Now the wiring loom was laid into the car and all the wires were roughly in the right location, the rest of the engine could be reassembled. By far the most complex part of this process was the installation of the Electronic Fuel Injection (EFI) system, so I'll cover this in a chapter of its own, but the rest of the ancillaries are relatively straightforward (I know this as although Protek put it all back together, I was the one who took it all apart in the first place!). Most ancillaries were simply cleaned up and reinstalled, but I did add a few upgrades where I felt they might be required.
I replaced the TR6 Clutch master with a new original stock item and paired this with a Triumph GT6 slave cylinder as I understand that this makes the clutch action a little more controllable (whether this is true or not I don't know, but it certainly seems to work well on my car). One thing to watch when doing this though is that there are two bore sizes for the TR6 master cylinder, so you need to match the correct diameter bore between master and slave.
The waterpump was rebuilt by EP Services in Wolverhampton (http://www.ep-services.co.uk/), and rather than clean up and repaint the old waterpump body, I purchased an aluminium one from SC Parts. I had a new aluminium radiator made by Alastair at Coolex in Nottingham (http://www.coolexperts.co.uk/motor-vehicle/) as I figured that it wouldn't hurt to help the cooling system a little when in traffic. I also fitted an electric cooling fan and Coolex even added the appropriate brackets for me and bolted the fan in place against the radiator to save me having to put cable ties through my new radiator to attach the fan, as you need to do with the standard installation. The old radiator and water hoses were looking a bit tired so I replaced them with silicone ones which had a 'wrapped' effect as they looked a bit nicer in my opinion. I replaced the heater control valve with a HVAC4-Season unit (74648) which I had to buy on eBay and get shipped in from the USA, but it is a direct replacement and is much smoother in operation than the standard one.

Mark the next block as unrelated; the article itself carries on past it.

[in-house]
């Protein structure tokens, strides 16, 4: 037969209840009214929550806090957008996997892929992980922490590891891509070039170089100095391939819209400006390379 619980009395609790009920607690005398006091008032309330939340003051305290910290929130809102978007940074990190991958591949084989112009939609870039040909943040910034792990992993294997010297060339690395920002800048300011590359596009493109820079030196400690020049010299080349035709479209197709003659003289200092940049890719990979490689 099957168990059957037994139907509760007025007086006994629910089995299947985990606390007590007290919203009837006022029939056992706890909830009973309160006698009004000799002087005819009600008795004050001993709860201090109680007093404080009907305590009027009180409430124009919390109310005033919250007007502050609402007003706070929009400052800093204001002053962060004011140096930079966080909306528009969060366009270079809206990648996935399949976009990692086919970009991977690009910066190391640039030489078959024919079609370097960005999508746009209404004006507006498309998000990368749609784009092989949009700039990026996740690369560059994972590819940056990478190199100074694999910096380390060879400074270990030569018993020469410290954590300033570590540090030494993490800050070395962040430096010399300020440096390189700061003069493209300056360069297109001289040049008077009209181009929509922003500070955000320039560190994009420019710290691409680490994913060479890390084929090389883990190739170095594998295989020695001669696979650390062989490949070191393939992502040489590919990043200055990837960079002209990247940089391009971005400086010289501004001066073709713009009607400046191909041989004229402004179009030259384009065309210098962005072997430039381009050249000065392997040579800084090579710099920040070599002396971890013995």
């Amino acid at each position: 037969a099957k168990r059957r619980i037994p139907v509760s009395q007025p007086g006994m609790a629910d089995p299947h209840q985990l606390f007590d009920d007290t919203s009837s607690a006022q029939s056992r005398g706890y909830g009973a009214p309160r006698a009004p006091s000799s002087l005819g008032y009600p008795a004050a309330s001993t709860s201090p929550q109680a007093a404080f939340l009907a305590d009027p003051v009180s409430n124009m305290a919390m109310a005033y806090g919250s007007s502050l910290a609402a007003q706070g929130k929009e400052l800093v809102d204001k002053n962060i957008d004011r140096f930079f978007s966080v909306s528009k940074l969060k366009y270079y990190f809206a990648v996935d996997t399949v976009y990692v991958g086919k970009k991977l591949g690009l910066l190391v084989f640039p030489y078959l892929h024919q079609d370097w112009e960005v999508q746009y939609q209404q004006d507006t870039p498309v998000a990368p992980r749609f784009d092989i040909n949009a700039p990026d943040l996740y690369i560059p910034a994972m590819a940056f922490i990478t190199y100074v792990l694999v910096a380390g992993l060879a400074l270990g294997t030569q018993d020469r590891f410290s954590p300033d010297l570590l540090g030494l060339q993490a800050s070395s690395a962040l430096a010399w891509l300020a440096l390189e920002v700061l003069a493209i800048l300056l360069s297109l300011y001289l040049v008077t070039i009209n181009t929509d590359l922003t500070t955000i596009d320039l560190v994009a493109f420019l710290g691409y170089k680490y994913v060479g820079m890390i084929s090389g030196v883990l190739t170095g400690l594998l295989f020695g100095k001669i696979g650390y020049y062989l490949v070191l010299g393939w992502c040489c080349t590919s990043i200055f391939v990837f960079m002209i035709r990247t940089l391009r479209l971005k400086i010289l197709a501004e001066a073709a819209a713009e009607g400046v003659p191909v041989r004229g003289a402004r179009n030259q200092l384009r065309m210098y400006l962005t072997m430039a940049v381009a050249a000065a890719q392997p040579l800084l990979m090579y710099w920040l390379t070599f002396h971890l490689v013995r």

I sourced an uprated alternator from Burghfield Starters and Alternators (https://www.burghfieldstarterandalternatorcentre.co.uk/), which was tested on the bench to output up to 85amps. This would be complete overkill for a standard TR6 of course, but this one would have some enhancements which would draw a lot more current than the average TR6. I also fitted a sports coil just to ensure a good spark and made up a set of pure copper core HT leads with NGK BP6ES plugs. Also, from an aesthetic point of view, I managed to source a new original stock Austin Healey 3000 distributor cap, so the HT leads come out of the side, rather than the top.
Finally, I managed to source an original aluminium SAH (Syd Arthur Hurrell) rocker cover from Lucas at TR Shop, which I think looks much nicer than the modern alloy rocker covers currently available. The only issue was that it needed a bit of 'tlc' and I didn't particularly like the 'Le Mans' filler cap that it was fitted with as it didn't match the 'Monza' filler cap I was using for the petrol tank. A local engineering shop provided me with a solution to this and machined a new collar which allowed me to fit a matching 'Monza' cap instead, and once the case was sprayed up and the chroming company had put a high polish on the vanes, it certainly looked worthy of installing into the pristine engine bay that Glen had assembled.